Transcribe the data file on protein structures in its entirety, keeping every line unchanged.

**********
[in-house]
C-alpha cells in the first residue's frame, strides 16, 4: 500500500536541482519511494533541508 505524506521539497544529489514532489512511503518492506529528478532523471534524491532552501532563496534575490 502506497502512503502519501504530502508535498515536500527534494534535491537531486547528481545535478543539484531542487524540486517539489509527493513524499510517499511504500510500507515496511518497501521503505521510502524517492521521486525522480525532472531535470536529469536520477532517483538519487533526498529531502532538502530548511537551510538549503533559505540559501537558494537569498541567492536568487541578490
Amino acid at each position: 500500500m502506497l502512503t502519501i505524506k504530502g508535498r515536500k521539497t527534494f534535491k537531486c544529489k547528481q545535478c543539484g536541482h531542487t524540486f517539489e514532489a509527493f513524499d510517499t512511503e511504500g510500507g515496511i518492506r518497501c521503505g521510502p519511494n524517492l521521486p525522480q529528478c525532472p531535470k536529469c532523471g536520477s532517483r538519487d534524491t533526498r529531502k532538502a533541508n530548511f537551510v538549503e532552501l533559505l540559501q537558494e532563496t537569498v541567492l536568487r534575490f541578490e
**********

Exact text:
[in-house]
C-alpha cells in the first residue's frame, strides 16, 4: 500500500536541482519511494533541508 505524506521539497544529489514532489512511503518492506529528478532523471534524491532552501532563496534575490 502506497502512503502519501504530502508535498515536500527534494534535491537531486547528481545535478543539484531542487524540486517539489509527493513524499510517499511504500510500507515496511518497501521503505521510502524517492521521486525522480525532472531535470536529469536520477532517483538519487533526498529531502532538502530548511537551510538549503533559505540559501537558494537569498541567492536568487541578490
Amino acid at each position: 500500500m502506497l502512503t502519501i505524506k504530502g508535498r515536500k521539497t527534494f534535491k537531486c544529489k547528481q545535478c543539484g536541482h531542487t524540486f517539489e514532489a509527493f513524499d510517499t512511503e511504500g510500507g515496511i518492506r518497501c521503505g521510502p519511494n524517492l521521486p525522480q529528478c525532472p531535470k536529469c532523471g536520477s532517483r538519487d534524491t533526498r529531502k532538502a533541508n530548511f537551510v538549503e532552501l533559505l540559501q537558494e532563496t537569498v541567492l536568487r534575490f541578490e